Colorado’s human population has increased more than sixfold in the past 100 years or so. And where there are more people, there are bound to be more roads and development. Even the state’s backcountry, where homes are less likely to spring up, has seen a rapid uptick in development thanks to the natural gas boom. Between 1989 and 2012, Colorado added 27,000 gas drilling wells. More wells means more roads, more trucks, more noise, more people.
While these habitat issues occur throughout the state, the CPW says it didn’t seem to apply to the two study areas in the Piceance region. Scientists conducted extensive research in this area, says Lauren Truitt, the agency’s spokesperson, and found that neither habitat destruction, the energy industry, nor residential development seems to be curtailing the mule deer population.
And while three out of the four mule deer herds in the Piceance Basin are slowly increasing, Truitt says the overall population in this region is still just a third of what it was in the 1980s. To help give the deer’s numbers a boost, the CPW has lowered the number of buck hunting licenses available in the Piceance region by more than 85 percent since 2007 and essentially eliminated doe hunting, since females have the biggest impact on reproduction rates. During this time, fawns also had high birth weights and low starvation rates. All of these factors brought suspicions back to the predators.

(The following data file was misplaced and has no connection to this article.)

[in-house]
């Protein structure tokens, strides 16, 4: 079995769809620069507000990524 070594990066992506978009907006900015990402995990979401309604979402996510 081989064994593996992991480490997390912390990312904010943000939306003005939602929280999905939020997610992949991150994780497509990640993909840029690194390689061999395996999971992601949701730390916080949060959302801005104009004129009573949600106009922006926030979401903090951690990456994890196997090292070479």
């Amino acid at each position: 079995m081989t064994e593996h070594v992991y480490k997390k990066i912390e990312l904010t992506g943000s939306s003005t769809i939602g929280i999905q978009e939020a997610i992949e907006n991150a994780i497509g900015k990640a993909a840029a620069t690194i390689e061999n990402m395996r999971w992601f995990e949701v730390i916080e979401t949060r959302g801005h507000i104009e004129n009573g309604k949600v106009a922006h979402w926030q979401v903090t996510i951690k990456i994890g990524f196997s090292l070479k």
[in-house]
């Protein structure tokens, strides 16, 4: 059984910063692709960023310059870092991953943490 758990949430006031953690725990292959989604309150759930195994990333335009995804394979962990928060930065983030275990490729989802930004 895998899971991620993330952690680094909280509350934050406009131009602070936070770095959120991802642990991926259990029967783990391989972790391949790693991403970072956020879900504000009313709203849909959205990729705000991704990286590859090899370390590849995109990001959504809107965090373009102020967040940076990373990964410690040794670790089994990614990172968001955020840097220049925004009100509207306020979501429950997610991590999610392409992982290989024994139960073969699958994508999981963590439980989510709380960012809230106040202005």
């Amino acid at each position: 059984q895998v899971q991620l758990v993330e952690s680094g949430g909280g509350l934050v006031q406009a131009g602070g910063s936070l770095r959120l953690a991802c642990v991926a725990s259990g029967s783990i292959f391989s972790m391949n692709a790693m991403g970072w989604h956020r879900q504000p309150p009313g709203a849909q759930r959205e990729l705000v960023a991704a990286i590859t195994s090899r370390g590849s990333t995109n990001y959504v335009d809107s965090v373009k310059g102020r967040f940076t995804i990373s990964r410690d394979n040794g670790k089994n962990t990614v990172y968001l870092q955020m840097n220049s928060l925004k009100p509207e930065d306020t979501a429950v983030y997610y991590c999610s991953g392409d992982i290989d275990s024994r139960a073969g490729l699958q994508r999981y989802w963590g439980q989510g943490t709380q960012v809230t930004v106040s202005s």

Could predators be putting heightened pressure on the Piceance mule deer? “Sure, it’s possible,” says Noon. “But is it the key driver of [population] dynamics in mule deer in the southern Rocky ecosystem? No, it’s not. Does that justify spending $4.5 million?”
Noon says the decision to kill mountain lions and black bears in favor of deer smacks of catering to the state’s hunters. And get this: Along with bears and cougars, it’s perfectly legal to hunt mule deer in the state of Colorado. Hunting license fees, in fact, generate 62 percent of the CPW’s revenue.
Truitt calls this a “user-paid, user-benefited funding model,” with hunters, anglers, and visitors funding the state’s parks and wildlife programs.
All of this creates an inherent conflict of interest, says Noon. “If you’re making a choice to kill one species to the benefit of another, then that’s a very clear and direct statement that deer are more important than mountain lions and black bears,” he says. “Now, why is that?”
The CPW makes no bones about needing more money to conduct its duties. Colorado’s wildlife budgets have seen $50 million worth of cuts since 2009, and the agency has lost funding for around 50 positions. Programs have also been cut, including initiatives supporting wetlands and the Aquatic Nuisance Species program.
Like it or not, the predator cull study will be in the works until 2026. For what it’s worth, Forrester says Colorado has one of the most robust research programs of any state agency he knows of, with the capacity to do some high-quality science. So if anyone can get to the bottom of predator-prey relations in the Piceance, it’s likely to be the CPW. But in the face of dwindling budgets, the question remains: Is killing cougars and bears really the best use of 4.5 million big ones?